Politics & Policy

Toronto Can't Shake the Shadow of Rob Ford


Toronto Mayor Rob Ford talks to aides during a break in the City Council Executive Committee’s discussion about budgets on Jan. 22

Photograph by Chris Young/The Canadian Press via AP Photo

Toronto Mayor Rob Ford talks to aides during a break in the City Council Executive Committee’s discussion about budgets on Jan. 22

Hey, remember that Toronto mayor who admitted to driving drunk and smoking crack cocaine “in a drunken stupor” last year? The one who made homophobic and racist remarks and bragged on TV about oral sex with his wife? Rob Ford may have a lot less municipal power and even global celebrity these days, as attention shifts elsewhere, but the mayor of Canada’s largest city continues to grab the spotlight in his hometown.

Over the past week he pulled on a Denver Broncos jersey when accusing the City Council of loading the new budget with $50 million worth of gravy, found himself stuck in an elevator for 45 minutes before speaking at the Economic Club of Canada (which refunded attendees’ $89-a-plate fee), and was caught in a new video rambling in a Jamaican accent.

The latest embarrassment was at a Monday-night dinner for the Toronto Region Board of Trade, where Ford showed up unexpectedly and was hastily seated at a back table. Organizers said he wasn’t invited; Ford posted a photo on Twitter showing a Nov. 11 invitation letter from Board President Carol Wilding, whom he thanked for the “personal invitation.” Although dated 10 days after Wilding had publicly urged Ford to take a leave of absence, a spokesman in her office said the invitation was rescinded in a subsequent phone call. In any case, Ford stormed out of the dinner after Wilding told the 1,500 attendees that the region’s advancement “took a step backward” because of leadership questions and “negative international attention.”

That drama is just the latest headache for a city that can’t seem to shake its scandal-plagued leader. Even Ontario Premier Kathleen Wynne recently complained that Ford’s drunken outbursts are making it harder for her to promote Toronto as a place to invest. Ford now has limited power in city government, but he still holds the title of mayor and intends to run for reelection in October. That could mean months of distracting antics at a time with Toronto is facing a 10.1 percent unemployment rate (PDF) and critical decisions on infrastructure.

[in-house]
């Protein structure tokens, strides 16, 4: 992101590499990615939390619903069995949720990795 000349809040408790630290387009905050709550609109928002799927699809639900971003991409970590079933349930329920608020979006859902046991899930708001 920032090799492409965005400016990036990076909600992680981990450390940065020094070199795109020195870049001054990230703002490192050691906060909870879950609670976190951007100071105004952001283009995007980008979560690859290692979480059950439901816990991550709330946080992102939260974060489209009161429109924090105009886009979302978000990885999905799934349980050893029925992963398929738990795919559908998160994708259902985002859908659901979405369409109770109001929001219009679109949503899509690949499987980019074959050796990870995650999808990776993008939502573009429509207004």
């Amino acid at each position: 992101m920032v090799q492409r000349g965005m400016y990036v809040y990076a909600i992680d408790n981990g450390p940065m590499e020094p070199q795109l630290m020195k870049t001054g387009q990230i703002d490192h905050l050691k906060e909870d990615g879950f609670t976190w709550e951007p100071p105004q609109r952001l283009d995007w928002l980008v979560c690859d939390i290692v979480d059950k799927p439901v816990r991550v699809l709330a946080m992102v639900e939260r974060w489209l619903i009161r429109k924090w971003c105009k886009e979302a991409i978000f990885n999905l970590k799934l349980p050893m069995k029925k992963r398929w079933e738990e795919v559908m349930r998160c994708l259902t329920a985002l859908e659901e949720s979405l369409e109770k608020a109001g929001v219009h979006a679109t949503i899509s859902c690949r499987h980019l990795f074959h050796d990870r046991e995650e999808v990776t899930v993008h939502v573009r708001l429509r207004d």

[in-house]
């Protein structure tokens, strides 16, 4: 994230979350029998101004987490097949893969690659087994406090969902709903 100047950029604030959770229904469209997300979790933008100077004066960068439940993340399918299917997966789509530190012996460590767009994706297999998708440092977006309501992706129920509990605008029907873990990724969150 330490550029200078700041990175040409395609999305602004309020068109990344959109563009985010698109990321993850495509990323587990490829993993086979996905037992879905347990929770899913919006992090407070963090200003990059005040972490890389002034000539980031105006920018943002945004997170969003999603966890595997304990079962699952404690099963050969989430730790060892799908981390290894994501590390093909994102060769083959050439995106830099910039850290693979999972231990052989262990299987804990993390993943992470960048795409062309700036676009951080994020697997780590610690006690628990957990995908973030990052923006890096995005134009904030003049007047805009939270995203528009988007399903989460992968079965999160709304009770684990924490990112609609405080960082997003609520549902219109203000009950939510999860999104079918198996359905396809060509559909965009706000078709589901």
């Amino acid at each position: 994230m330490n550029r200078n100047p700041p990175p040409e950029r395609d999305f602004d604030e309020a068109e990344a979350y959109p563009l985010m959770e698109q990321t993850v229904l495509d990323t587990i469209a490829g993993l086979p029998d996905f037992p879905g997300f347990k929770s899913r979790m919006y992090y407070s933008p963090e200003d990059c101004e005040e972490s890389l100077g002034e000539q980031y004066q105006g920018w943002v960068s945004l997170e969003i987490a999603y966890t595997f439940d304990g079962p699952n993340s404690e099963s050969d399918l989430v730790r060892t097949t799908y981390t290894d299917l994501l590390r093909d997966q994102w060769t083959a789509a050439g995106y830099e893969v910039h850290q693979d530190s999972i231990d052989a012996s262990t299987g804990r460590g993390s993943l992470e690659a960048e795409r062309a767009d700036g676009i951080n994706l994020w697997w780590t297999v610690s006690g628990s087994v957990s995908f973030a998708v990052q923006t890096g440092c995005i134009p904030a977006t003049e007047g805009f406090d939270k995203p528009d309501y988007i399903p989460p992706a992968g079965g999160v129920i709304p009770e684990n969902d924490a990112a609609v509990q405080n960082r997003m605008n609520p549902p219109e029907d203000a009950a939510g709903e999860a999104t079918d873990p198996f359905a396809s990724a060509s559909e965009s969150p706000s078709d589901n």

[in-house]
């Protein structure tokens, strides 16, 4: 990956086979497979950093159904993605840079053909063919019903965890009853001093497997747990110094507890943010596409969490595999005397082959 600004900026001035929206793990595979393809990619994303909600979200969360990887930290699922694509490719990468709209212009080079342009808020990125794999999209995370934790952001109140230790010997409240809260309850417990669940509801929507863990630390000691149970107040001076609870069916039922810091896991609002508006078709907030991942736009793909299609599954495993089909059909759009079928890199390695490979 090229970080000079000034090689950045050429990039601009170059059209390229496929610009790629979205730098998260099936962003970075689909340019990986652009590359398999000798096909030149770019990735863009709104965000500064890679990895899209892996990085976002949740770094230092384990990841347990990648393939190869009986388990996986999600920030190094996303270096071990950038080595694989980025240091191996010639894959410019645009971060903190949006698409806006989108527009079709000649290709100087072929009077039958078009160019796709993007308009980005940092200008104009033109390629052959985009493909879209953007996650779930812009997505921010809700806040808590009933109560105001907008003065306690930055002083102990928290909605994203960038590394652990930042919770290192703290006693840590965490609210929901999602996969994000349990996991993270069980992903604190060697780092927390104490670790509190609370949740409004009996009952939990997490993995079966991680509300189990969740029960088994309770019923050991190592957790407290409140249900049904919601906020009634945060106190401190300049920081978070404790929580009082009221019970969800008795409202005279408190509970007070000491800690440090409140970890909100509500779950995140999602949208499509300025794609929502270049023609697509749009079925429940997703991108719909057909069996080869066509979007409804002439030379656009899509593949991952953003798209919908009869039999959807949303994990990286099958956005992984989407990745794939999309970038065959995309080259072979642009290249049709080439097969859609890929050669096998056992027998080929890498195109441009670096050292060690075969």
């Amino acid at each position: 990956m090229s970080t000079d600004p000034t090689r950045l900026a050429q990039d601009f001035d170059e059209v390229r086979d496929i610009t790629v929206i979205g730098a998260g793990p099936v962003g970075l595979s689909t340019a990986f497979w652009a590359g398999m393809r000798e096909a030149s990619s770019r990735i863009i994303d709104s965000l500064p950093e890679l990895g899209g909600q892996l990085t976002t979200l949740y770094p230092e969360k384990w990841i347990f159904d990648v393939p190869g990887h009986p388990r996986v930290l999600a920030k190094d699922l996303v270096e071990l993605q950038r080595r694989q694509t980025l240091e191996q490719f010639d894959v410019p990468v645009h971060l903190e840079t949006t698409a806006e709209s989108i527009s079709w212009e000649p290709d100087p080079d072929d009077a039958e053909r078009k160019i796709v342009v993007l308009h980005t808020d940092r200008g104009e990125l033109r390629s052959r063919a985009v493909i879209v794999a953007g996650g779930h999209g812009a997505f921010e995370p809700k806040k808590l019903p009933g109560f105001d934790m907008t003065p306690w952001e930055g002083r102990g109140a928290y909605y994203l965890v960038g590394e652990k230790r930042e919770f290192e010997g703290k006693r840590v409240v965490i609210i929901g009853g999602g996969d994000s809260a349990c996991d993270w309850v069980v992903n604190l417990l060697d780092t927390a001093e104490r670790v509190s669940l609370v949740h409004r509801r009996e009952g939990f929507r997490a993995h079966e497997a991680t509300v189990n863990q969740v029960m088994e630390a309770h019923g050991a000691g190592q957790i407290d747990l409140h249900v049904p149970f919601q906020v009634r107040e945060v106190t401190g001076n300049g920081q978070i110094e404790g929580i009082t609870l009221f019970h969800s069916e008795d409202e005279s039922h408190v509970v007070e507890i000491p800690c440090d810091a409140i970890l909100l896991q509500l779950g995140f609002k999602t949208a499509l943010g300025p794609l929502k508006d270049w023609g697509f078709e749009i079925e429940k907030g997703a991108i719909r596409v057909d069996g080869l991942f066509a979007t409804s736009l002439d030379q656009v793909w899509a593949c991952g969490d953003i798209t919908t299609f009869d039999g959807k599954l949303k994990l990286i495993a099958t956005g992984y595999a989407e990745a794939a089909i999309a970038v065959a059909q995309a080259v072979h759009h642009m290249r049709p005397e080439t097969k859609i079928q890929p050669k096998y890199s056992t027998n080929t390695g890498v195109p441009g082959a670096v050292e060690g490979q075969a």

Of the two dozen candidates who’ve so far registered to run for mayor this fall, the one who’s drawing business support is David Soknacki. While Ford was stuck in an elevator at the Economic Club last week, the former city councilor was over at the Board of Trade talking to a lunchtime crowd about the need for light rail transit and improved transparency.

“I’ve been told I’m the most boring candidate on earth,” says Soknacki, who’s already getting a boost in the local media. Compared with an opponent whom the National Post has dubbed the addict-in-chief, he may be right. But Soknacki says he’s betting that voters will ultimately care more about effectiveness than entertainment value when choosing Toronto’s next leader.

After all, Soknacki points out, Ford was elected as a celebrity. “His platform was to stop the gravy train. That slogan and the crispness of his message resonated.” The problem, Soknacki says, is that Ford didn’t deliver: “When you couple reducing expenses with a guarantee of no service cuts, you have to look at the results.”

As long as Ford’s spotlight-grabbing instincts remain strong, though, character will likely trump transit taxes as an issue in the October race. On Jan. 28, the mayor got a fresh burst of publicity at a Super Bowl press conference where Broncos offensive tackle Orlando Franklin said he was “happy” to see Ford wearing his jersey. “After all, I’m from Toronto,” Franklin said. When pressed on whether Ford was crazier than fellow countryman Justin Bieber, Franklin chose the pop singer who’s facing drunken driving charges, prompting another round of headlines. Ford’s crack smoking even made it onto the game show Jeopardy! last week, with the answer “What is Toronto?”

That’s not the kind of name recognition that brings investors and new jobs to town. While business leaders and politicians such as Soknacki try to shift the debate to more serious matters, though, the lure of watching a train wreck is hard to deny. “This is what passes as entertainment right now,” says Soknacki, who served with Ford on the Toronto City Council. “Just as one human being to another, I hope he recognizes he has a problem and gets help.”

Brady_190
Brady is a senior editor for Bloomberg Businessweek in New York.

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